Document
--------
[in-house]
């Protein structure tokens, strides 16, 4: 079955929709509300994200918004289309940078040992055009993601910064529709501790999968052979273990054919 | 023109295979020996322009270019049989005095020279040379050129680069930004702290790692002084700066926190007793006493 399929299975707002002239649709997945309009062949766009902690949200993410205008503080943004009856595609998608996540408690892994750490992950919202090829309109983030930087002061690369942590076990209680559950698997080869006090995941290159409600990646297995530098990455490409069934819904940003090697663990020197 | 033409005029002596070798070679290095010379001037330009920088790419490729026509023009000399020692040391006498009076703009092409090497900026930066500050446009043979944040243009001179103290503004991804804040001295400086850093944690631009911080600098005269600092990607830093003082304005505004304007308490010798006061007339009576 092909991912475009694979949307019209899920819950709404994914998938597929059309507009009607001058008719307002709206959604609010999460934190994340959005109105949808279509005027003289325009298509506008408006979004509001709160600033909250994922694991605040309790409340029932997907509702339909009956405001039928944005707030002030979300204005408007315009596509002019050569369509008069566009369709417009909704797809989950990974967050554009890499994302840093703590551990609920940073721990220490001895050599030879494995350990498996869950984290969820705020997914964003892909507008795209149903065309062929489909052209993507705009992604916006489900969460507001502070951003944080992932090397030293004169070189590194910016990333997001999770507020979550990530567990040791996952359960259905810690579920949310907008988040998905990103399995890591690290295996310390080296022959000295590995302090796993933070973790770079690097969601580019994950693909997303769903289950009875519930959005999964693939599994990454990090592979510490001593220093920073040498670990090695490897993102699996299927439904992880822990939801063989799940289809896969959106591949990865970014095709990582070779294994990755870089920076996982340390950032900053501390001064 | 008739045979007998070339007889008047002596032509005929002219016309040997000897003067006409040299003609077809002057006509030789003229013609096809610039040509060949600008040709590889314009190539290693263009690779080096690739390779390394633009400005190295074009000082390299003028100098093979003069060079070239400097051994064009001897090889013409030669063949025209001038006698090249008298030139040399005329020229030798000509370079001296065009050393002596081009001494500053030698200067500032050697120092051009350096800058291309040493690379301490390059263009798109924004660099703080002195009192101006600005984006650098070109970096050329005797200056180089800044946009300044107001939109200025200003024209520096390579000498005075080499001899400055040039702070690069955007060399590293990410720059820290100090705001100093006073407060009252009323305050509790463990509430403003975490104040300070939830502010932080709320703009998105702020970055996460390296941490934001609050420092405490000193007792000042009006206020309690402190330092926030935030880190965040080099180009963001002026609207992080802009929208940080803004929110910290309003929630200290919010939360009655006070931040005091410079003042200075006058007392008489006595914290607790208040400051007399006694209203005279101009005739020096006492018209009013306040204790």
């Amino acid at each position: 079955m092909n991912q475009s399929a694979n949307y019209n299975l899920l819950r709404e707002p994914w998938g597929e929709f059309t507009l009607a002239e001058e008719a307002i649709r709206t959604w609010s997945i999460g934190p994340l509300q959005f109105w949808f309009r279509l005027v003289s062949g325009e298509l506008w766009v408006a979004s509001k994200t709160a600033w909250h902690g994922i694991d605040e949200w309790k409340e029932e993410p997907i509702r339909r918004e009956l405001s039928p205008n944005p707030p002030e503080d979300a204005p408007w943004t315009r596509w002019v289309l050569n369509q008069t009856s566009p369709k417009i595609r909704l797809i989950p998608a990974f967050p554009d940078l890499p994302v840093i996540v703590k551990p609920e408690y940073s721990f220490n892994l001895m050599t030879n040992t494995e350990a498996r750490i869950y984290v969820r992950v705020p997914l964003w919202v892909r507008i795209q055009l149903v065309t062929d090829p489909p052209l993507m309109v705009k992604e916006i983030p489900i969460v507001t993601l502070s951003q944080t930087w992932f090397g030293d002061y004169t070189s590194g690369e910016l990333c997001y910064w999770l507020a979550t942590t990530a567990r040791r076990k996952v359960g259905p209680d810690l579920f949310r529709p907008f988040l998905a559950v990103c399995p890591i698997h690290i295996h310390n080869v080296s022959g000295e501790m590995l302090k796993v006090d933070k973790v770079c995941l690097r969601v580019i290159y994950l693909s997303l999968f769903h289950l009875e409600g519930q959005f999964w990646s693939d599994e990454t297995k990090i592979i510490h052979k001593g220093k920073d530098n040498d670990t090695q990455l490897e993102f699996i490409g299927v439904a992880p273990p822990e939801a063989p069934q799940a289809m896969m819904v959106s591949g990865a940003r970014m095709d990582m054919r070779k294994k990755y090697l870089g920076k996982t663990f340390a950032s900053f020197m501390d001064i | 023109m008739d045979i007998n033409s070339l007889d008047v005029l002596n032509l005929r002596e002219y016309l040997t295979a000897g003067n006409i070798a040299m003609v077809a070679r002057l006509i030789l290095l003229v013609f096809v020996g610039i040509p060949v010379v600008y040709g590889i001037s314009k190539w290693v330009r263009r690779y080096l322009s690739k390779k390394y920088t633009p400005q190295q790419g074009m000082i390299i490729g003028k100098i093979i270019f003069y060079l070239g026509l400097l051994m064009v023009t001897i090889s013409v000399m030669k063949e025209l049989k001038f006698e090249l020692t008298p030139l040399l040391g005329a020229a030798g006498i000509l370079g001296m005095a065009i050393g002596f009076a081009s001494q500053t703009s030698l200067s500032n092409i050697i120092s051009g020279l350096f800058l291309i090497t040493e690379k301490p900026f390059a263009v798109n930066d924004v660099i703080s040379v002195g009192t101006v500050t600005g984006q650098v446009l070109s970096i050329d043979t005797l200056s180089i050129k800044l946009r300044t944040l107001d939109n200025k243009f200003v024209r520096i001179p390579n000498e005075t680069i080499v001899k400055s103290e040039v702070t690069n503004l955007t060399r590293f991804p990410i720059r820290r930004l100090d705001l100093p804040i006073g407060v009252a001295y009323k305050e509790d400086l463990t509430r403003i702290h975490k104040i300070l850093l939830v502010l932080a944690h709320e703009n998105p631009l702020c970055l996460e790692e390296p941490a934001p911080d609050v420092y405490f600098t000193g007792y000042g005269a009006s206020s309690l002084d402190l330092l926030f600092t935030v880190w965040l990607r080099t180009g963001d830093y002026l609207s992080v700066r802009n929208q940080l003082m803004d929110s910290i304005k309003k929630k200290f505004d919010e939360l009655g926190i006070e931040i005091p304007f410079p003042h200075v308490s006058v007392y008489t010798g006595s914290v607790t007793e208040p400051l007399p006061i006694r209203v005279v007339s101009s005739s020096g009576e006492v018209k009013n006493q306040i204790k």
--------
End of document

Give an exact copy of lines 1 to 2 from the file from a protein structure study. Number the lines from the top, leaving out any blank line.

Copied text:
[in-house]
């Protein structure tokens, strides 16, 4: 079955929709509300994200918004289309940078040992055009993601910064529709501790999968052979273990054919 | 023109295979020996322009270019049989005095020279040379050129680069930004702290790692002084700066926190007793006493 399929299975707002002239649709997945309009062949766009902690949200993410205008503080943004009856595609998608996540408690892994750490992950919202090829309109983030930087002061690369942590076990209680559950698997080869006090995941290159409600990646297995530098990455490409069934819904940003090697663990020197 | 033409005029002596070798070679290095010379001037330009920088790419490729026509023009000399020692040391006498009076703009092409090497900026930066500050446009043979944040243009001179103290503004991804804040001295400086850093944690631009911080600098005269600092990607830093003082304005505004304007308490010798006061007339009576 092909991912475009694979949307019209899920819950709404994914998938597929059309507009009607001058008719307002709206959604609010999460934190994340959005109105949808279509005027003289325009298509506008408006979004509001709160600033909250994922694991605040309790409340029932997907509702339909009956405001039928944005707030002030979300204005408007315009596509002019050569369509008069566009369709417009909704797809989950990974967050554009890499994302840093703590551990609920940073721990220490001895050599030879494995350990498996869950984290969820705020997914964003892909507008795209149903065309062929489909052209993507705009992604916006489900969460507001502070951003944080992932090397030293004169070189590194910016990333997001999770507020979550990530567990040791996952359960259905810690579920949310907008988040998905990103399995890591690290295996310390080296022959000295590995302090796993933070973790770079690097969601580019994950693909997303769903289950009875519930959005999964693939599994990454990090592979510490001593220093920073040498670990090695490897993102699996299927439904992880822990939801063989799940289809896969959106591949990865970014095709990582070779294994990755870089920076996982340390950032900053501390001064 | 008739045979007998070339007889008047002596032509005929002219016309040997000897003067006409040299003609077809002057006509030789003229013609096809610039040509060949600008040709590889314009190539290693263009690779080096690739390779390394633009400005190295074009000082390299003028100098093979003069060079070239400097051994064009001897090889013409030669063949025209001038006698090249008298030139040399005329020229030798000509370079001296065009050393002596081009001494500053030698200067500032050697120092051009350096800058291309040493690379301490390059263009798109924004660099703080002195009192101006600005984006650098070109970096050329005797200056180089800044946009300044107001939109200025200003024209520096390579000498005075080499001899400055040039702070690069955007060399590293990410720059820290100090705001100093006073407060009252009323305050509790463990509430403003975490104040300070939830502010932080709320703009998105702020970055996460390296941490934001609050420092405490000193007792000042009006206020309690402190330092926030935030880190965040080099180009963001002026609207992080802009929208940080803004929110910290309003929630200290919010939360009655006070931040005091410079003042200075006058007392008489006595914290607790208040400051007399006694209203005279101009005739020096006492018209009013306040204790």